Did you finally do it? Did you recently get the tattoo you always wanted?
It looks bright, colorful, artistic, appealing, but now you need to make sure to take care of it well and avoid getting a skin infection.
Usually, tattoo shop artists can tell you the right steps for tattoo aftercare. However, if you need trusted professional advice, you can always ask a dermatologist or your local physician. Moreover, it depends on where you live in the United States as there are few guidelines for tattooing and even fewer for aftercare.
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How To Take Care Of Your Tattoo?
Tattoo aftercare should be started as soon as your tattoo is completed. First, the artist applies a thin layer of antibiotic ointment over the tattoo and covers the area in a bandage or plastic wrap. This covering can prevent bacteria from getting into your skin and protects the tattoo from rubbing onto your clothes and getting irritated. Tattoo artists usually recommend keeping the dressing on for as long as it is needed, which may be just a few hours. It can absorb any fluids or excess inks leaking from the tattoo.
After a few hours, you can remove the bandage or plastic covering. Wash your hands well with water and soap and later wash the inked skin gently with clean water and suggested soap for tattoos. Pat the inked skin dry with a soft, clean cloth and apply a little fragrance-free and alcohol-free moisturizer. By now, you can keep the tattoo uncovered and let the skin breathe and heal. Wear sun-protective loose clothing whenever you go outside while your tattoo is healing. Also, call your tattoo artist or doctor if you experience any symptoms of infection or other problems.
You should not cover your tattoo with sunblock – even scratch, or pick at – wear clothes over it until it’s fully healed. Also, avoid going swimming or immersing your body in water. Showers are fine, but bathing in tubs is not. A general rule of thumb when it comes to the healing of tattoos is that healing depends on the size and complexity of the tattoo. The bigger the tattoo, the longer it will stay red and swollen as it causes more trauma and penetration of the skin.
After you come home from the tattoo studio with your tattoo covered properly, wait a few hours to remove it. Ask the artist about everything you can do for quicker healing and the specifics about how long to wait. Recommendations can vary depending on the type and size of your tattoo. Moreover, some artists would suggest that you only need to cover your tattoo for one or two hours.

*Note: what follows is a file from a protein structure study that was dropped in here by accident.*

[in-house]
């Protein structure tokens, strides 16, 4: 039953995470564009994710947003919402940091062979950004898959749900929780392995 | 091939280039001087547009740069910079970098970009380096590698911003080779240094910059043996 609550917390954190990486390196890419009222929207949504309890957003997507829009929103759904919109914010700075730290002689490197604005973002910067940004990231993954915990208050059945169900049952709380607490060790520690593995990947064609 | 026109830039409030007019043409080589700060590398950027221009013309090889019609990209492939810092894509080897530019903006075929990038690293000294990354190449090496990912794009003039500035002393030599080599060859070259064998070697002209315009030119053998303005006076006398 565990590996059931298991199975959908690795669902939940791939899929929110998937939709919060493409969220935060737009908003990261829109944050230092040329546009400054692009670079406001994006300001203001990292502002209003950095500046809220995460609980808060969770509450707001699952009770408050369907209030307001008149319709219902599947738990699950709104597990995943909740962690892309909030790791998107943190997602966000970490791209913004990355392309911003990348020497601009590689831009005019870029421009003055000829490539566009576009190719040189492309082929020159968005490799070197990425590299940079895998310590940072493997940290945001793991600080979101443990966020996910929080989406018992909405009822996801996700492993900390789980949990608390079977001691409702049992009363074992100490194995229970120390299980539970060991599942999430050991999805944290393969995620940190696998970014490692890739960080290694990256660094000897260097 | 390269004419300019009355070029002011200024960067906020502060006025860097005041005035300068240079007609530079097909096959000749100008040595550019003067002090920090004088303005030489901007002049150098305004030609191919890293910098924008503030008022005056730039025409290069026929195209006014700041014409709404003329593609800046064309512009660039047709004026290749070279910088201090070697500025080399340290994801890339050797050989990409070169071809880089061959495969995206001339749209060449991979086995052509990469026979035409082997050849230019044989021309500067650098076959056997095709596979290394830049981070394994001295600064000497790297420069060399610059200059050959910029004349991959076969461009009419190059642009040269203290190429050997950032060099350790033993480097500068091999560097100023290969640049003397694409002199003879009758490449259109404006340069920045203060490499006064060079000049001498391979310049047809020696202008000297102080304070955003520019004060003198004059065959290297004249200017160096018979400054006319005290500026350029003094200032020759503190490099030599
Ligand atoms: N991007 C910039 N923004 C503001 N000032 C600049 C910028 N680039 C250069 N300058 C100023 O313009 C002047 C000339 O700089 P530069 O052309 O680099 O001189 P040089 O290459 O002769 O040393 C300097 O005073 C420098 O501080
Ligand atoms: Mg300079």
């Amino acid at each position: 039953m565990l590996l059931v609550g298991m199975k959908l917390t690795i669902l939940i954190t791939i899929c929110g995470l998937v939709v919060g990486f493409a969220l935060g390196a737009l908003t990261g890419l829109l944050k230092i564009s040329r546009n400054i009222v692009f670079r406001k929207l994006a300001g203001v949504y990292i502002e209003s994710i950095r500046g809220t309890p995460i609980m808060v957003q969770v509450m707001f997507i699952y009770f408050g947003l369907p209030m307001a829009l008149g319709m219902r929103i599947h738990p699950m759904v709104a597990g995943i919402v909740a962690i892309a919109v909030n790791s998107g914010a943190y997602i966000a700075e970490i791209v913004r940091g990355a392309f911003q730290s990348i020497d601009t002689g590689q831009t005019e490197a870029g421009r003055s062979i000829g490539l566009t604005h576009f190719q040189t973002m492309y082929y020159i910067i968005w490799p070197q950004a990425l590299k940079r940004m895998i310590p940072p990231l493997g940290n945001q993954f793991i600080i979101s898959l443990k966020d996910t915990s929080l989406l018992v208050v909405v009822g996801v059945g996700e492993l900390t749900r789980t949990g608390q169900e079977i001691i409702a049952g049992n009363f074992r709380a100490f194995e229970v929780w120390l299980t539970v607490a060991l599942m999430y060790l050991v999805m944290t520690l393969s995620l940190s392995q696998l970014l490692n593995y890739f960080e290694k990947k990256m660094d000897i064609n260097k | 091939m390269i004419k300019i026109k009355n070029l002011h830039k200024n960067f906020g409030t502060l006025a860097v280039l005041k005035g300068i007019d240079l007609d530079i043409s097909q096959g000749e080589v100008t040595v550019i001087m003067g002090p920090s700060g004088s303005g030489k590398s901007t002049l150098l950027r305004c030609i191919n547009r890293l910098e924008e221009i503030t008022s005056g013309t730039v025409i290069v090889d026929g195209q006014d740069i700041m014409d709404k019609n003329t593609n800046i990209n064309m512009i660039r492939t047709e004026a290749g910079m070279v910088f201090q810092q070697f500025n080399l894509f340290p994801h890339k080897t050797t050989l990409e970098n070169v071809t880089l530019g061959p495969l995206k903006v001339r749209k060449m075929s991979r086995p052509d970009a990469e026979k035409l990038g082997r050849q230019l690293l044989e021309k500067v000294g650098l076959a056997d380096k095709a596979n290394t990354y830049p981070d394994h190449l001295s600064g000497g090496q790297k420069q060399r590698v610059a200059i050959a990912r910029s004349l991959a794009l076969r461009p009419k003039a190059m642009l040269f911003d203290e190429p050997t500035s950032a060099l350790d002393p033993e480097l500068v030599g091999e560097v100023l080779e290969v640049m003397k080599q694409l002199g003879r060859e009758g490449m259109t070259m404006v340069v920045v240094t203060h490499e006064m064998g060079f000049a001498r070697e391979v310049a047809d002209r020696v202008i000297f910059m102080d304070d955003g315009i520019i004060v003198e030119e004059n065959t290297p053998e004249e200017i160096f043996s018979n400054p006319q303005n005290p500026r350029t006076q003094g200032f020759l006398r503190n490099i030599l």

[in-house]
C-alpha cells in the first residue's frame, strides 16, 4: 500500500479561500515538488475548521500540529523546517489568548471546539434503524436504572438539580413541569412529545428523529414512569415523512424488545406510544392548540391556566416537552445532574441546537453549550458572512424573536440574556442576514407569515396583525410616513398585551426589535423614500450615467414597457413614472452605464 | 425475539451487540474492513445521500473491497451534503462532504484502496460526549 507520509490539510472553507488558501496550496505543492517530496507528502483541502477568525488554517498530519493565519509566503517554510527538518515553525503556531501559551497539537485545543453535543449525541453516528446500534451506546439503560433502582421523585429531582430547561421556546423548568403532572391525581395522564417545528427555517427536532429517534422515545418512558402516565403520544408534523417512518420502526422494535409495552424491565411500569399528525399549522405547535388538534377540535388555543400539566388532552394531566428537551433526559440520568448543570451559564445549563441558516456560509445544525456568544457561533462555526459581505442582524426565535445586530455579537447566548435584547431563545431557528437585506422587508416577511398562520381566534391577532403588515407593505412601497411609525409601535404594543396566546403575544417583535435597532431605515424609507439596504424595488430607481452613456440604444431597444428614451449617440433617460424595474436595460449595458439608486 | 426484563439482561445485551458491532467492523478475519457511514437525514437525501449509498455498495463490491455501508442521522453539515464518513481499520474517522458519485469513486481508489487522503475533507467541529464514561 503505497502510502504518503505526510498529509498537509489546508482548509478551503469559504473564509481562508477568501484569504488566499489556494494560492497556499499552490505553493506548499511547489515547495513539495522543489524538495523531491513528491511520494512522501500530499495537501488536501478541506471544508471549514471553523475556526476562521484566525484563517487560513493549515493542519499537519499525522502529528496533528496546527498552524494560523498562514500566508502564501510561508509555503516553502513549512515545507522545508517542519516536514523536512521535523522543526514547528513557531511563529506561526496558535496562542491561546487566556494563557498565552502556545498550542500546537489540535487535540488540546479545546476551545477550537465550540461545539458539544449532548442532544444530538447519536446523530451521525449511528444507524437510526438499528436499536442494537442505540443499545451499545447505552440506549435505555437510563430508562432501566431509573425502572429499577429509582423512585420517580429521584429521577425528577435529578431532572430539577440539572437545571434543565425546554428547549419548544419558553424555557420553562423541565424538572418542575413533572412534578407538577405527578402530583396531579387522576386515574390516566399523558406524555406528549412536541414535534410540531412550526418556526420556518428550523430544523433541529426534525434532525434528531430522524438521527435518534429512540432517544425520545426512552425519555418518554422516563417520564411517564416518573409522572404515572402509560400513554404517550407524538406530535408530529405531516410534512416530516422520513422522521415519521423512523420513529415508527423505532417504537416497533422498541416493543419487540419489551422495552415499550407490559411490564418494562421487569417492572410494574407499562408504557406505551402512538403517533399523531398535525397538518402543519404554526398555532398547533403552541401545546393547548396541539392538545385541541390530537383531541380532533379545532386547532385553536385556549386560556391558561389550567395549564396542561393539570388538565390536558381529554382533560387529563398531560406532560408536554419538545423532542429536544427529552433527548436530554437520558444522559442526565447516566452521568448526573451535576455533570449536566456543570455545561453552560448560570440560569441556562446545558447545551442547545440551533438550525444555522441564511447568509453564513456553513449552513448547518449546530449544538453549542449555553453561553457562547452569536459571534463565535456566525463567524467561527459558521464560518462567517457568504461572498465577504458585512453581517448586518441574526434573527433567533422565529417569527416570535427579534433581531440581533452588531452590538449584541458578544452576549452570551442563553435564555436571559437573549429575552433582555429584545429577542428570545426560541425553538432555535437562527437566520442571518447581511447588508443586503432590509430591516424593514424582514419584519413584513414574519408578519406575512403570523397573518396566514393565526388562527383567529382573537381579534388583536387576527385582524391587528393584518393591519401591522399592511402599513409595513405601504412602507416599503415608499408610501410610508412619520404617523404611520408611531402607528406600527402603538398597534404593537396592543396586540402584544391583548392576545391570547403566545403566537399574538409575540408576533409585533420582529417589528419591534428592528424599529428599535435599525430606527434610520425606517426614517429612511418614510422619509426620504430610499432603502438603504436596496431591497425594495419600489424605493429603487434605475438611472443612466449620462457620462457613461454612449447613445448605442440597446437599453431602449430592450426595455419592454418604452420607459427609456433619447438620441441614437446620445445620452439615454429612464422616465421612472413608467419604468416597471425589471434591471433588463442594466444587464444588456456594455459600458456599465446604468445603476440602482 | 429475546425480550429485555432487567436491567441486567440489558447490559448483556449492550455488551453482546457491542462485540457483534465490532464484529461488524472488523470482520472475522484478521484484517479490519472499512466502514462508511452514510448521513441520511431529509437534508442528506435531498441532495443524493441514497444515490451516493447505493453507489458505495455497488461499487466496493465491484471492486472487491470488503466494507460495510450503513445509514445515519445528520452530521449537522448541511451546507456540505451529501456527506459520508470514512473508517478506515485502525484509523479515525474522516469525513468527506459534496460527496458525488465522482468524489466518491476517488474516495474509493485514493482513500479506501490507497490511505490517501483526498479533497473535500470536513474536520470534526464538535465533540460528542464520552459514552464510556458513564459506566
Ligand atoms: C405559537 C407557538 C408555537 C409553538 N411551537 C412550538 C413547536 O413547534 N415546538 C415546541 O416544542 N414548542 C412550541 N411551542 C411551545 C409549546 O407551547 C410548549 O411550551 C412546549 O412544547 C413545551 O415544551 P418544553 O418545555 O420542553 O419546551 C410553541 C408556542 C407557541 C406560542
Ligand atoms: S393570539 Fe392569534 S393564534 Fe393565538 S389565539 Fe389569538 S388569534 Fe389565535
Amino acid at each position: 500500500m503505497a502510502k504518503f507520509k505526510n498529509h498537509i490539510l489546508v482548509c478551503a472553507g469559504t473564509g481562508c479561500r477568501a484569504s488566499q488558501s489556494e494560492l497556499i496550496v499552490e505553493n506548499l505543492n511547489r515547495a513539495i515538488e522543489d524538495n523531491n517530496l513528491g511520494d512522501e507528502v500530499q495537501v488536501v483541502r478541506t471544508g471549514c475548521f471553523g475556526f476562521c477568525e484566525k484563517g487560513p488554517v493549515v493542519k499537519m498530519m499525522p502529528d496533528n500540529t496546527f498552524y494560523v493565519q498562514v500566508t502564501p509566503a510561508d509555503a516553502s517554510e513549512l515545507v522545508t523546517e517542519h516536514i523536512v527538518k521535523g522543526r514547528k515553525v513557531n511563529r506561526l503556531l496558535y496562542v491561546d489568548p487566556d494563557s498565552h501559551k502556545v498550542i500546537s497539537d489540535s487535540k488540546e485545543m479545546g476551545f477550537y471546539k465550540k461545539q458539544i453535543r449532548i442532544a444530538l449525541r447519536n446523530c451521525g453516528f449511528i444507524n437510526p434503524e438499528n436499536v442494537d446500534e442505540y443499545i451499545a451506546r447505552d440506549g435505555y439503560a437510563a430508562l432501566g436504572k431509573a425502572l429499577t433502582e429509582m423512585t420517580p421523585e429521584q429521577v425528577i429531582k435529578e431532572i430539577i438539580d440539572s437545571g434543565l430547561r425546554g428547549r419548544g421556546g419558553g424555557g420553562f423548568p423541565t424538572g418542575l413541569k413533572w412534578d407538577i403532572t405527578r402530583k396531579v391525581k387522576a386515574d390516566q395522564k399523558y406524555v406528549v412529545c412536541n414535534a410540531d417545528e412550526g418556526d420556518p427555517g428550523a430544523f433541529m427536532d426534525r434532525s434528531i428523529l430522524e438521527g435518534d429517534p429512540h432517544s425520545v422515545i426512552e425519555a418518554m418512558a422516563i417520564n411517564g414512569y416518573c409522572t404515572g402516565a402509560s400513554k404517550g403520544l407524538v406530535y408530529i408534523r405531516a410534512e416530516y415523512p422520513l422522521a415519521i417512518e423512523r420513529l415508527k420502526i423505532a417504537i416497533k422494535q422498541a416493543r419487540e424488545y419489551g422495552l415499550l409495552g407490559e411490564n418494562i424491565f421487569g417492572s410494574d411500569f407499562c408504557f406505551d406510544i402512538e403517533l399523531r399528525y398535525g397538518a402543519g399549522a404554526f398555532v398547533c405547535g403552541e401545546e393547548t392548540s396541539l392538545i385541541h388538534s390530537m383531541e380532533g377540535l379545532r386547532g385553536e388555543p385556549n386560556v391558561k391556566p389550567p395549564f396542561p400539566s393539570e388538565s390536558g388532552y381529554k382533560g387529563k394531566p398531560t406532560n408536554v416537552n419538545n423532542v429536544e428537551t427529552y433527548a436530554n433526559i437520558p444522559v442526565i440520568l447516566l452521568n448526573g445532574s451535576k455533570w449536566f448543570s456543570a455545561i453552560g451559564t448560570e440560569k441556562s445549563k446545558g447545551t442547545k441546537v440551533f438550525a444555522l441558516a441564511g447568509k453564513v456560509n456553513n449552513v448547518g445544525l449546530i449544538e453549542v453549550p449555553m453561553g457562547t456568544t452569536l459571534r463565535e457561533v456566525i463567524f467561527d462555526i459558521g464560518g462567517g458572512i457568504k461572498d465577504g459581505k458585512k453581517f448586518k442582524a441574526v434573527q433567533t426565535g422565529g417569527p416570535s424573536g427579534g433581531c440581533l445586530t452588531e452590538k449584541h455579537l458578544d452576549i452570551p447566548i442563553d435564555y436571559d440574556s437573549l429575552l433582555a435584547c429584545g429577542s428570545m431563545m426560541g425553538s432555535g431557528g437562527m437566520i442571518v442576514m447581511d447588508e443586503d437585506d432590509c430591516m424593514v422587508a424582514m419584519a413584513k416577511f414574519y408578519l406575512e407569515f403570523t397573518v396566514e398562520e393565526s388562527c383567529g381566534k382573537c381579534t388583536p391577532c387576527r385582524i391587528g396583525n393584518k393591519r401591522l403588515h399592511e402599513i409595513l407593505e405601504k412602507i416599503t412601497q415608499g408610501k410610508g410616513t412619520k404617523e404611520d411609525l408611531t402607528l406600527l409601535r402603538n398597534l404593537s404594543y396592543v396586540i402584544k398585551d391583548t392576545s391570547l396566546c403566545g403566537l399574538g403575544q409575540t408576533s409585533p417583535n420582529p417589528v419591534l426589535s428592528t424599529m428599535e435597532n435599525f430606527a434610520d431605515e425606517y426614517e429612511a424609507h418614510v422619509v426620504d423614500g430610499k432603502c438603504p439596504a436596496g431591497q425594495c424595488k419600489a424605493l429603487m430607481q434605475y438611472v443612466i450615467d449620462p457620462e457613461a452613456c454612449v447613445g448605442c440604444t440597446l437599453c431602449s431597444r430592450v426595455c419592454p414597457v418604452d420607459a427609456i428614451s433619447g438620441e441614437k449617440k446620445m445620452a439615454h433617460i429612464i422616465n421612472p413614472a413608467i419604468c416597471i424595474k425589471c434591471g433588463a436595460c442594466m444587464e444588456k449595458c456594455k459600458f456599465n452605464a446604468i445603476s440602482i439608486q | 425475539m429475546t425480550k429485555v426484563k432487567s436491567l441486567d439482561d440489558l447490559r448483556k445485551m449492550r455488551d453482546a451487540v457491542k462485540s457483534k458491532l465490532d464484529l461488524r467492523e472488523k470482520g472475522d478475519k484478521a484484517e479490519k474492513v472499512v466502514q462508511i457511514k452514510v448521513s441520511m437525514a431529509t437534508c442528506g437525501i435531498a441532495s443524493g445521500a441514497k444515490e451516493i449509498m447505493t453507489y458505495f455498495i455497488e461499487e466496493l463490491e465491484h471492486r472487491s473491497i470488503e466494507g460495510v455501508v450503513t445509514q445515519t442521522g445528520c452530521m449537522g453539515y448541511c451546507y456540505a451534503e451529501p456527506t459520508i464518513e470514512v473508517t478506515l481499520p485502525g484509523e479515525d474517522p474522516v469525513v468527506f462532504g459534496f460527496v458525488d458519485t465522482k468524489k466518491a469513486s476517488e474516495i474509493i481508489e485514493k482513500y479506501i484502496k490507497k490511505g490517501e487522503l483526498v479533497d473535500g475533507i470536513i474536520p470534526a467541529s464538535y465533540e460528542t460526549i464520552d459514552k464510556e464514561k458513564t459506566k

Furthermore, you would probably notice fluids oozing from the tattoo after you finally removed the covering. Nevertheless, all the blood, plasma, extra ink coming out from the inked skin is normal. Other normal symptoms you will notice are reddish and sore skin that is warm to the touch. Wash the tattoo with clean and sterilized hands, warm water, and a bar of soap without fragrance. After that, apply a moisturizer and leave the tattoo uncovered for proper healing.
Days 2 to 3
After a few days, your tattoo will start looking duller and cloudier. This happens because your skin is healing, and scabs are forming. Henceforth, you need to wash your tattoo once or twice per day and apply a proper moisturizer. However, while washing you may notice some ink dripping into the sink. As mentioned before, this is just excess ink leaking out from the skin and a normal thing you see during tattoo aftercare.
Days 4 to 6
By now, the redness of skin should start to face and you may notice some light scabbing over the inking. These scabs usually are not as thick as the scabs you get when you cut yourself. But, these scabs are raised so do not pick at them as it can lead to permanent scarring. Continue washing your tattoo once or twice per day and keep applying a good moisturizer.
Days 6 to 14
At almost two weeks in, the scabs should have hardened and will start flaking off. Do not pick at them or try to forcefully pull them off. Scabs come off naturally, and you should let them as you can pull out the ink, leaving scars behind. Your skin may feel very itchy by now, so gently rub the moisturizer several times a day to relieve the itchy feelings. In addition, if your skin is still red and swollen at this point then you might have an infection. Go back to your tattoo artist or see a dermatologist & take the necessary medications.
Days 15 to 30
This is the last stage of healing where most of the big flaky scabs are gone or going away. You could still see some dead skin, but eventually, even that will clear up too. The inked area may look dry and dull so keep moisturizing it until the skin looks hydrated enough. The exterior layer of skin should have healed by the second or third week. But, in some cases, it can take three to four months for the lower layers to heal completely. Moreover, the tattoo should look bright and vivid by the end of the third month as it was originally intended by the artist and even you.
Tattoo aftercare products
Tattoo aftercare products include mild, fragrance-free soaps or specially formulated tattoo cleansers to clean the area. Some of the products, which you can buy online are:
- Dove Sensitive Skin Beauty Bar